Verizon Gets Qualified Approval to Offer Cable TV in New York City

Published August 1, 2008

New Yorkers are looking forward to more choice in television as New York City’s Franchise and Concession Review Committee (FCRC) has voted to allow Verizon to offer cable television services throughout the city.

As a result of the vote, Verizon will be permitted to provide its fiber-optic cable television service, FiOS, to millions of New Yorkers. New Yorkers will thus be able to choose among cable providers, effectively ending the prior cable duopoly.

The FCRC vote came with several conditions. Verizon agreed to offer FiOS service to all New York City residents by June 30, 2014, and the company must contribute $10 million toward the operations of the city’s proprietary television station, NYCTV. Finally, Verizon must turn over 5 percent of its annual gross revenue within the city to the city government.

Interest Groups Object

Shortly after FCRC’s unanimous vote on May 27, special interest groups Common Cause/NY and People’s Production House (PPH) released a statement criticizing the approval. The groups claim the process was pushed forward too quickly and does not incorporate enough consumer protections.

“The $70 billion deal with Verizon should not have been rushed through without more public debate. The received wisdom is that more competition will always benefit consumers, but unfortunately things are not so simple,” said Matt Vidal, a postdoctoral fellow at the University of California at Los Angeles’s Institute for Research on Labor and Employment.

“Some competitive pressure on prices may be beneficial, but there are two concerns,” said Vidal.

“On the one hand, businesses generally prefer monopoly over competition; thus, for instance, mergers and acquisitions led to sharp rises in consumer prices after cable deregulation in 1996,” Vidal said. “On the other hand, where competition becomes too intense it can be ruinous. Witness the effects on customer service in the airline industry. While Verizon is clearly a winner in the FCRC decision, it is unclear whether consumers will benefit in the long term.”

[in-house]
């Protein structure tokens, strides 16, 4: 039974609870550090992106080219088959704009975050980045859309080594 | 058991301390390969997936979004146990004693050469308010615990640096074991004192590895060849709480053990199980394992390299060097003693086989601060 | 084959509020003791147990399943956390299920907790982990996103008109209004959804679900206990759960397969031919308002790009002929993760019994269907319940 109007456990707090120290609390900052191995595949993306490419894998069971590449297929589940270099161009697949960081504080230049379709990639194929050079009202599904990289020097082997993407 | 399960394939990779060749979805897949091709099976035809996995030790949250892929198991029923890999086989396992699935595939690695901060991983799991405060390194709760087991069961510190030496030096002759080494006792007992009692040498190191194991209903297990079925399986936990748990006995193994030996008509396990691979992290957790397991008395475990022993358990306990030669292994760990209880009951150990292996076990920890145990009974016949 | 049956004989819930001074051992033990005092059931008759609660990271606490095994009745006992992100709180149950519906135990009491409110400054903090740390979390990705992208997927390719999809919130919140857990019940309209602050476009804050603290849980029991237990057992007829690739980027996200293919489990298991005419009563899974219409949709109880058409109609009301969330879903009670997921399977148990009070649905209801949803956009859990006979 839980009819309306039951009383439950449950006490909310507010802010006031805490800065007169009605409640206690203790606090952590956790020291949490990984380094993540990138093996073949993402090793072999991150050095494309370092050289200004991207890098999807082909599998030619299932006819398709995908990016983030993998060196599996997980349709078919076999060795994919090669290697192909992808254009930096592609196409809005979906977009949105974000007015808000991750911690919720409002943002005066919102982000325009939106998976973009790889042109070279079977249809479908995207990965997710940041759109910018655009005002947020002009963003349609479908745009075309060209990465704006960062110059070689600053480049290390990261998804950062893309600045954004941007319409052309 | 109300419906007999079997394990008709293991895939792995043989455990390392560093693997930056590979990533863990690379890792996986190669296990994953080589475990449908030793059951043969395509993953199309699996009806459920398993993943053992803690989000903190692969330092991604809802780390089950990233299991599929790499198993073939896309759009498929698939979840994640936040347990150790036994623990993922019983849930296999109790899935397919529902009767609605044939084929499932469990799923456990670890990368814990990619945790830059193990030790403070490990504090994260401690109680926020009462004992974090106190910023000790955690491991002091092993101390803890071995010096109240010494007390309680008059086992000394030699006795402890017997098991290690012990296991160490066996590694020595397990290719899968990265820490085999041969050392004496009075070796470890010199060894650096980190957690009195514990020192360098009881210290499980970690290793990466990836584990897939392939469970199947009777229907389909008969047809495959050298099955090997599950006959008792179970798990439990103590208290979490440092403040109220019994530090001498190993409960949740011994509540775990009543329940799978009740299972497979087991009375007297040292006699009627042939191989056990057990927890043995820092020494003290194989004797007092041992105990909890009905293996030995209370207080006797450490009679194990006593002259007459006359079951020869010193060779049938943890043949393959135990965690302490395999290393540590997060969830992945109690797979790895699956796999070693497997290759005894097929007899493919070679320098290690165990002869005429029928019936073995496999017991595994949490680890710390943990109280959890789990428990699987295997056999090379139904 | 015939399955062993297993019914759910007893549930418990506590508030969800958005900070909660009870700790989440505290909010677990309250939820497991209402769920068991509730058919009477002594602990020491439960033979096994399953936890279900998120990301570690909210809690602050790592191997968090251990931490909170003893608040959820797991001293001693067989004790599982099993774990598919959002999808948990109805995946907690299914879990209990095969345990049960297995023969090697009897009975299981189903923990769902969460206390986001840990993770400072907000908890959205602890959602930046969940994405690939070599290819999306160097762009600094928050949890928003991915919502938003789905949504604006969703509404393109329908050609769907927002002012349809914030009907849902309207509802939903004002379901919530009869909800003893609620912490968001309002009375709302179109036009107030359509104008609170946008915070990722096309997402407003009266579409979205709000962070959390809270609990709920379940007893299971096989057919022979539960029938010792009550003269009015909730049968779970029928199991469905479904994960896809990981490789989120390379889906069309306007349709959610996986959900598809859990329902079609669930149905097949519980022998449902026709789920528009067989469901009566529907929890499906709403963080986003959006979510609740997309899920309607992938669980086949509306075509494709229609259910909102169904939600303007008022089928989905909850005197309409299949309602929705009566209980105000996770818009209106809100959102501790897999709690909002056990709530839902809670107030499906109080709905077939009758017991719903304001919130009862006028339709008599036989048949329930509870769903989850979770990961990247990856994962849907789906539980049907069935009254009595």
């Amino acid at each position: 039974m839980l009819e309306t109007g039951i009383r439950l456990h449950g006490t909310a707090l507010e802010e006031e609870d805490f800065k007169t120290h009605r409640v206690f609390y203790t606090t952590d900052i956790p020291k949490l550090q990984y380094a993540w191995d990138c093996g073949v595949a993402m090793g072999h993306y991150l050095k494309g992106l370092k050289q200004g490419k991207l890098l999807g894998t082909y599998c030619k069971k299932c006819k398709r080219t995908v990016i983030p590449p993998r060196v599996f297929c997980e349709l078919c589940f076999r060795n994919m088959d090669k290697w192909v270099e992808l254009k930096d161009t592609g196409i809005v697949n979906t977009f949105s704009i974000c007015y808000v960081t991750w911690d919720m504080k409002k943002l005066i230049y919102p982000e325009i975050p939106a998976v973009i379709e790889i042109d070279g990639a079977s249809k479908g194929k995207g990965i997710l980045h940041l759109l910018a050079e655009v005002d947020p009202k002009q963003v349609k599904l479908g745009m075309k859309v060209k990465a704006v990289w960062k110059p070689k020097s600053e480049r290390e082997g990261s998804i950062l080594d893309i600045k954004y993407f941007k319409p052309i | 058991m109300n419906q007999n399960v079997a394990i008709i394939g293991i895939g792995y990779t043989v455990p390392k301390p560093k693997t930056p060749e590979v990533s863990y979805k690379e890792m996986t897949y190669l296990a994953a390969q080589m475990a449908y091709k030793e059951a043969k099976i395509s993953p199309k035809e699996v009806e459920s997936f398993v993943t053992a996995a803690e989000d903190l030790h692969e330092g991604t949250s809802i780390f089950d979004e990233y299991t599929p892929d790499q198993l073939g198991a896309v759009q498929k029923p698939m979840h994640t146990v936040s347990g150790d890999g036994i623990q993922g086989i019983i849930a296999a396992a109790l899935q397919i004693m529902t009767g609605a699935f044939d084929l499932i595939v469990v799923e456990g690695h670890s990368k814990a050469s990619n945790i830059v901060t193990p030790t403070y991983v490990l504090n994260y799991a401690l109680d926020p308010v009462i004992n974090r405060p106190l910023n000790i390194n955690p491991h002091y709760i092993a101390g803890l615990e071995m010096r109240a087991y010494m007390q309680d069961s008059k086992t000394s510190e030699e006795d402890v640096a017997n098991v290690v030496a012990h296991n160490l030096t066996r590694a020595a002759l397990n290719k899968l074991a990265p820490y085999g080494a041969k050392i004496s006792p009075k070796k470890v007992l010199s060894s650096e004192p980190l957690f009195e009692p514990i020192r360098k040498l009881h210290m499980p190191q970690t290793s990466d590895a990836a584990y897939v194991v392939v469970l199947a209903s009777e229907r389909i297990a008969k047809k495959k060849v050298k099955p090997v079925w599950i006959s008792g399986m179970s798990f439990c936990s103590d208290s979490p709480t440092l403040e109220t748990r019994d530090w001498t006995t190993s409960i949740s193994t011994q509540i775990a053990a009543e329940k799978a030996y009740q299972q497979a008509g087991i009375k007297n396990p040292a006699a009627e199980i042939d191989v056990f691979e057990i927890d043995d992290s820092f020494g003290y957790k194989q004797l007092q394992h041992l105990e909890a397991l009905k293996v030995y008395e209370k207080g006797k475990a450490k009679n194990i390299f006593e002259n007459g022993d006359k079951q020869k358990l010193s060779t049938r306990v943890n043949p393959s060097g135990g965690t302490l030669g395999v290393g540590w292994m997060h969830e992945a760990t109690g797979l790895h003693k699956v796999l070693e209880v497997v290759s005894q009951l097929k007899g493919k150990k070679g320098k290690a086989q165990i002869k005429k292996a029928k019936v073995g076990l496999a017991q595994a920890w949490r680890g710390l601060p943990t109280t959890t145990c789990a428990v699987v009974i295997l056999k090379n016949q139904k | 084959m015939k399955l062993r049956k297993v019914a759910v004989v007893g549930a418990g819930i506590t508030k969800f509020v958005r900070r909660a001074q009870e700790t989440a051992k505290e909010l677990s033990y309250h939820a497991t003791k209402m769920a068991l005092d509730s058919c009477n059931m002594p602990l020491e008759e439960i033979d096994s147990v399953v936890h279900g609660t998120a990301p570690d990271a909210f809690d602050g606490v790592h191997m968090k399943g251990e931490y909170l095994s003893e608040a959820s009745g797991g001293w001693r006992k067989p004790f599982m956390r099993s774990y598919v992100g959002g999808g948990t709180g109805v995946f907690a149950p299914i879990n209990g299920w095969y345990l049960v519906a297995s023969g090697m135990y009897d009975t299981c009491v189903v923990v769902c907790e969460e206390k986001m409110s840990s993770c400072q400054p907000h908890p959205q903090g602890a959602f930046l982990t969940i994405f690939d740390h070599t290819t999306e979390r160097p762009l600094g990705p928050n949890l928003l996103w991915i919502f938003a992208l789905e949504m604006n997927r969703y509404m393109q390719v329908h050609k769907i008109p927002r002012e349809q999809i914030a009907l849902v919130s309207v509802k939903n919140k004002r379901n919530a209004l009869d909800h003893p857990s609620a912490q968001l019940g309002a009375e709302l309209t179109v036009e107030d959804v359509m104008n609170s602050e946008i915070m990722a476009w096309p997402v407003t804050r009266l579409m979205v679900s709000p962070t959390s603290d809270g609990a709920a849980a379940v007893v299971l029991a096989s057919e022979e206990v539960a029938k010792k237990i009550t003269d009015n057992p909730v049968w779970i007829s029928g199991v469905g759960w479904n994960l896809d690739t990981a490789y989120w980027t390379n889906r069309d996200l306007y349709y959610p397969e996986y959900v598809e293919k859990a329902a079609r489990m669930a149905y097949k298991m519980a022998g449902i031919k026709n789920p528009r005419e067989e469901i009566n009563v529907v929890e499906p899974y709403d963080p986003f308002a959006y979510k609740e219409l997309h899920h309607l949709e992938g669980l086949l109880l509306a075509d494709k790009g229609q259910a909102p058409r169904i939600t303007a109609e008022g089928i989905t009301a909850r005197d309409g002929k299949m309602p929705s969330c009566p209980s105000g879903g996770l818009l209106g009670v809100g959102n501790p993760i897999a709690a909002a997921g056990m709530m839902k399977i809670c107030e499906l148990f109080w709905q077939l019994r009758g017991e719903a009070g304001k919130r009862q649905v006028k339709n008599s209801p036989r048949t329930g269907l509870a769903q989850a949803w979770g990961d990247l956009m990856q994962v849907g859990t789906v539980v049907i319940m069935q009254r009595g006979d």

Policy Analysts Praise Decision

Gennady Stolyarov II, editor-in-chief of the Rational Argumentator, says the Verizon deal was a good idea.

“In an ideal, free-market economy, Verizon would not need government approval to enter this market in the first place. But since we do not live in such an economy, speedy government approval is the next best outcome,” said Stolyarov. “Rather than being concerned about the quick approval process for the franchise, I am thrilled that a government entity has done something efficiently and almost as fast as the free market would have accomplished it.”

Cord Blomquist, technology policy analyst and online editor for the Competitive Enterprise Institute, agreed.

“The FCRC was absolutely correct in allowing Verizon to compete for broadband customers in New York City. Some complained of this deal going on behind closed doors, but the deal should not have been necessary in the first place,” said Blomquist.

Barriers Promote Monopolies

According to Blomquist, a major reason monopolies remain in these markets is because of the difficulty and cost of entering into deals with state and local governments. It is those costs, he argues, and not broadband contracts that are quickly passed, that ultimately lead to poor consumer protection.

“Broadband companies get fleeced by local and state government when trying to break into protected broadband rackets,” said Blomquist. “In this case, Verizon got away with only a light fleecing by the city. New York is getting 5 percent of gross revenues of the FiOS network, Verizon is forced to maintain its antiquated copper network for customers who prefer cheap service, and they face hefty fees for not meeting benchmarks in their buildout–a buildout that must be complete by 2014.

“Instead of extorting cash and prizes from broadband companies–costs that are ultimately passed on to consumers–local and state government should open their borders to increase competition and stop protecting entrenched providers who hope to keep their prices high,” Blomquist continued.

Stolyarov believes FCRC approval will benefit New York City consumers. “This grant of franchise will finally end the quasi-monopoly power exerted by Time Warner and Cablevision in New York,” he said. “Verizon’s entry into the cable market will put pressure on incumbents to become more competitive and more responsive to consumer demand.

“As an advocate of laissez-faire capitalism,” said Stolyarov, “I think that any firm that wishes should be able to provide cable services to willing customers and to try to establish its reputation as a quality service provider in a free market.”

Aleks Karnick ([email protected]) writes from Indianapolis, Indiana.